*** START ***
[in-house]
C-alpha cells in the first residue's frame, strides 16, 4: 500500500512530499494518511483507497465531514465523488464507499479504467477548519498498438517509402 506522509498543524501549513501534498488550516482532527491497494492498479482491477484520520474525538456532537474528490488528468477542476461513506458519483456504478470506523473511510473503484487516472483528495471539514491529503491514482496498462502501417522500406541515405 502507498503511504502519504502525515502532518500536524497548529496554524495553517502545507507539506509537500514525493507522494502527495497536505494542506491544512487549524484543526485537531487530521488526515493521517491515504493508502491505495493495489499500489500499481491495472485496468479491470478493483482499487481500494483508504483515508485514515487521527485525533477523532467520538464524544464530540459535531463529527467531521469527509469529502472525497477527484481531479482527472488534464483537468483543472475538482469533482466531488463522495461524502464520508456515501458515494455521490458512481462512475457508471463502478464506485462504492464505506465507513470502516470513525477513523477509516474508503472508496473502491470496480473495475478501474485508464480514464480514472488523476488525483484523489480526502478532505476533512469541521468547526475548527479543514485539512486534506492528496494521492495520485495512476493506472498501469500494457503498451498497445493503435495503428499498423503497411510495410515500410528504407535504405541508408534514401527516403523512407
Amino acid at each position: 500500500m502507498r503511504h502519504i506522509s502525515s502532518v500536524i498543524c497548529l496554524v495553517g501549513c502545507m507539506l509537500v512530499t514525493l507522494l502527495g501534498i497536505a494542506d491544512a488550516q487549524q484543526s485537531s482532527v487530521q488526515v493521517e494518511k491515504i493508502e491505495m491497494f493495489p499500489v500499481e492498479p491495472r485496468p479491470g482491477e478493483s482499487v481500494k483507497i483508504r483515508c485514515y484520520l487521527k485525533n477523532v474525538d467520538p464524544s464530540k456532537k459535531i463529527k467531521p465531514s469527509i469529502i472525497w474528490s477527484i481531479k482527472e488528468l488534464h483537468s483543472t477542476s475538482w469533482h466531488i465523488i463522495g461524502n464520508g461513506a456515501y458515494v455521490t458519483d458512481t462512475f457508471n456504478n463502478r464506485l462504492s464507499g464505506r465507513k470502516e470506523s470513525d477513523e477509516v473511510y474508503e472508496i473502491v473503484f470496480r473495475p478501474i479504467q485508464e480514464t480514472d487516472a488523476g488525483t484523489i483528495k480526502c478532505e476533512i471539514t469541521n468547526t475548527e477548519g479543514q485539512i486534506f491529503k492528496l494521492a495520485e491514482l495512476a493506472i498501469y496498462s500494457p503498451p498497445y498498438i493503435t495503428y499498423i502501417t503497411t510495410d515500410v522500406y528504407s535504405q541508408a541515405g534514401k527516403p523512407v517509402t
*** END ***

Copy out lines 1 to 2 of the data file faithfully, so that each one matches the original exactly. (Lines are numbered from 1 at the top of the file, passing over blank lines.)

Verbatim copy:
[in-house]
C-alpha cells in the first residue's frame, strides 16, 4: 500500500512530499494518511483507497465531514465523488464507499479504467477548519498498438517509402 506522509498543524501549513501534498488550516482532527491497494492498479482491477484520520474525538456532537474528490488528468477542476461513506458519483456504478470506523473511510473503484487516472483528495471539514491529503491514482496498462502501417522500406541515405 502507498503511504502519504502525515502532518500536524497548529496554524495553517502545507507539506509537500514525493507522494502527495497536505494542506491544512487549524484543526485537531487530521488526515493521517491515504493508502491505495493495489499500489500499481491495472485496468479491470478493483482499487481500494483508504483515508485514515487521527485525533477523532467520538464524544464530540459535531463529527467531521469527509469529502472525497477527484481531479482527472488534464483537468483543472475538482469533482466531488463522495461524502464520508456515501458515494455521490458512481462512475457508471463502478464506485462504492464505506465507513470502516470513525477513523477509516474508503472508496473502491470496480473495475478501474485508464480514464480514472488523476488525483484523489480526502478532505476533512469541521468547526475548527479543514485539512486534506492528496494521492495520485495512476493506472498501469500494457503498451498497445493503435495503428499498423503497411510495410515500410528504407535504405541508408534514401527516403523512407